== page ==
On the Competitive Theory and Practice of Online List Accessing Algorithms.

Ran Bachrach, Ran El-Yaniv, M. Reinstadtler

Research output: Contribution to journalArticlepeer-review

Abstract

This paper concerns the online list accessing problem. In the first part of the paper we present two new families of list accessing algorithms. The first family is of optimal, 2-competitive, deterministic online algorithms. This family, called the MRI (MOVE-TO-RECENT-ITEM) family, includes as members the well-known MOVE-TO-FRONT (MTF) algorithm and the recent, more ``conservative'' algorithm TIMESTAMP due to Albers. So far MOVE-TO-FRONT and TIMESTAMP were the only algorithms known to be optimal in terms of their competitive ratio. This new family contains a sequence of algorithms A(i)(i greater than or equal to1) where A(1) is equivalent to TIMESTAMP and the limit element A (oo) is MTF. Further, in this class, for each i, the algorithm A (i) is more conservative than algorithm A (i + 1) in the sense that it is more reluctant to move an accessed item to the front, thus giving a gradual transition from the conservative TIMESTAMP to the ``reckless'' MTF. The second new family, called the PRI (PASS-RECENT-ITEM) family, is also infinite and contains TIMESTAMP. We show that most algorithms in this family attain a competitive ratio of 3. In the second, experimental, part of the paper we report the results of an extensive empirical study of the performances of a large set of online list accessing algorithms (including members of our MRI and PPI families). The algorithms' access cost performances were tested with respect to a number of different request sequences. These include sequences of independent requests generated by probability distributions and sequences generated by Markov sources to examine the influence of locality. It turns out that the degree of locality has a considerable influence on the algorithms' absolute and relative. costs, as well as on their rankings. In another experiment we tested the algorithms' performances as data compressors in two variants of the compression scheme of Bentley et al. In both experiments, members of the MRI and PRI families were found to be among the best performing algorithms.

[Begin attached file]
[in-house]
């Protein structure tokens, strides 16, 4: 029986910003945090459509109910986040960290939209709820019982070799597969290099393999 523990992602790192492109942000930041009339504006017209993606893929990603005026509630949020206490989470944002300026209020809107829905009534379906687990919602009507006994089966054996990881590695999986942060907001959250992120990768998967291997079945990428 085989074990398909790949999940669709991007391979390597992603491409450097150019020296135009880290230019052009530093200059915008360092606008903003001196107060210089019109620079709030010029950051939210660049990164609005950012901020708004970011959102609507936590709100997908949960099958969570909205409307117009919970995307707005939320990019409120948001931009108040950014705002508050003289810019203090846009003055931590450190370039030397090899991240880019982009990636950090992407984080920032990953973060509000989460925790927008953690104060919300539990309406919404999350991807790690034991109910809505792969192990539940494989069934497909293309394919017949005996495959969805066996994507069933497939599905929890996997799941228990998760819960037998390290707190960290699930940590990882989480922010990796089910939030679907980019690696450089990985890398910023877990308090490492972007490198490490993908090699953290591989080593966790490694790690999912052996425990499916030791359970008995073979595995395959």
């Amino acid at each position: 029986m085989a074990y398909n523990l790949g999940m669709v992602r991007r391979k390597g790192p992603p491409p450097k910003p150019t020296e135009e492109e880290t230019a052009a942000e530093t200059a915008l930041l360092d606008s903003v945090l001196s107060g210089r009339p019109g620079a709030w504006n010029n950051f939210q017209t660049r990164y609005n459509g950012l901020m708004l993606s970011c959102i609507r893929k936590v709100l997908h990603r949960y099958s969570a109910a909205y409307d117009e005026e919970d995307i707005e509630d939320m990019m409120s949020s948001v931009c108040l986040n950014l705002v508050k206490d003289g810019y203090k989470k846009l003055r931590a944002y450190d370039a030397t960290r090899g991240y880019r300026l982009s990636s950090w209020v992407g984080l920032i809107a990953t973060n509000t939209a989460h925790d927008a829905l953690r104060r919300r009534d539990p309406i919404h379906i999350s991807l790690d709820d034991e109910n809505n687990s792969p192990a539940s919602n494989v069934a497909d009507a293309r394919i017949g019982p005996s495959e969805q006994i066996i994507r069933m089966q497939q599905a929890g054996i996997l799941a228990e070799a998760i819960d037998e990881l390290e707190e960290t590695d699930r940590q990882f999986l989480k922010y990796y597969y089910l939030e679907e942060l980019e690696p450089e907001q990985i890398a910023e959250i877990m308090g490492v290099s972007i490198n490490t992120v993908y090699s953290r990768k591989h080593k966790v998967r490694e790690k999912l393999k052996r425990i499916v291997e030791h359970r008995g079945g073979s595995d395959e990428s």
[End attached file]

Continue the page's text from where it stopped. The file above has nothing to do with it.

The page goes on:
Original languageUndefined/Unknown
Pages (from-to)201-246
Number of pages46
JournalAlgorithmica
Volume32
Issue number2
DOIs
StatePublished - Feb 2002
Externally publishedYes

Keywords

  • Calgary Corpus
  • Competitive analysis
  • List accessing
  • List update
  • Lossless compression
  • Online algorithms
  • Self-organizing data structures

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